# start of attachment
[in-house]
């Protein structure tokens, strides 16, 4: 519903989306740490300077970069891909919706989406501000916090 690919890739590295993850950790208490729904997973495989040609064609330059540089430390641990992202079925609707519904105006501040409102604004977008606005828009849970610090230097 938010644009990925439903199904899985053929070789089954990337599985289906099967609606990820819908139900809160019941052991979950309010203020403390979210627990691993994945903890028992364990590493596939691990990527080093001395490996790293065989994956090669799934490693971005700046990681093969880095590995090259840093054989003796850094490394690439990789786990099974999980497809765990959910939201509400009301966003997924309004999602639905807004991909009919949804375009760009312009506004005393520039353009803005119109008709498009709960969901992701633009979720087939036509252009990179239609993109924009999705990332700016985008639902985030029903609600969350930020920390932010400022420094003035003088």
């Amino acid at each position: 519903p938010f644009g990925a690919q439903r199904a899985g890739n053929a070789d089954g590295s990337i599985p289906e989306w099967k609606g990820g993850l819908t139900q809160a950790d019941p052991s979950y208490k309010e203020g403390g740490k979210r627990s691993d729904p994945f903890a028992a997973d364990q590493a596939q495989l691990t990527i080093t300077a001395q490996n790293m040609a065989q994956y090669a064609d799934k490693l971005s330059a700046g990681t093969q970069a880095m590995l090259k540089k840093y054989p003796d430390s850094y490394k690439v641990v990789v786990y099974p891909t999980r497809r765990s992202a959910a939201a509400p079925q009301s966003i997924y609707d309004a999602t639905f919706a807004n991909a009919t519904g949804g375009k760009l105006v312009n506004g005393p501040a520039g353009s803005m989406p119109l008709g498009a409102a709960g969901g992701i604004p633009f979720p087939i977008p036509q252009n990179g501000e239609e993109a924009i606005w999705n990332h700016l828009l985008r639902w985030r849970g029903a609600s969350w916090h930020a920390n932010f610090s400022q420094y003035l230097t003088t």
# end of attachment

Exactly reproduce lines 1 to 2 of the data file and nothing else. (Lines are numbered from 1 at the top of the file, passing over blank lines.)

[in-house]
């Protein structure tokens, strides 16, 4: 519903989306740490300077970069891909919706989406501000916090 690919890739590295993850950790208490729904997973495989040609064609330059540089430390641990992202079925609707519904105006501040409102604004977008606005828009849970610090230097 938010644009990925439903199904899985053929070789089954990337599985289906099967609606990820819908139900809160019941052991979950309010203020403390979210627990691993994945903890028992364990590493596939691990990527080093001395490996790293065989994956090669799934490693971005700046990681093969880095590995090259840093054989003796850094490394690439990789786990099974999980497809765990959910939201509400009301966003997924309004999602639905807004991909009919949804375009760009312009506004005393520039353009803005119109008709498009709960969901992701633009979720087939036509252009990179239609993109924009999705990332700016985008639902985030029903609600969350930020920390932010400022420094003035003088």